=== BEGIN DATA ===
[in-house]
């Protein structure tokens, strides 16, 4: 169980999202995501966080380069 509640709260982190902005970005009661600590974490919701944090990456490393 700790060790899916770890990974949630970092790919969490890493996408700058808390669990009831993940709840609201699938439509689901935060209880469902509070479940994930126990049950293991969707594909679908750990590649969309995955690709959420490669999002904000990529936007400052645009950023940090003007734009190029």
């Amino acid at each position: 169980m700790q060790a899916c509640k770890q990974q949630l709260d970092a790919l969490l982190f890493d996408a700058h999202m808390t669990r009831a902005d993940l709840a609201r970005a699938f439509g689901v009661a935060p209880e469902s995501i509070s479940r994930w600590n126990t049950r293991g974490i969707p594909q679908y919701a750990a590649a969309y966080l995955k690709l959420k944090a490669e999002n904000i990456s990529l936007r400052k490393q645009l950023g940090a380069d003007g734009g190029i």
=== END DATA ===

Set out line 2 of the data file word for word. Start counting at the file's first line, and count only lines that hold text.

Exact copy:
């Protein structure tokens, strides 16, 4: 169980999202995501966080380069 509640709260982190902005970005009661600590974490919701944090990456490393 700790060790899916770890990974949630970092790919969490890493996408700058808390669990009831993940709840609201699938439509689901935060209880469902509070479940994930126990049950293991969707594909679908750990590649969309995955690709959420490669999002904000990529936007400052645009950023940090003007734009190029």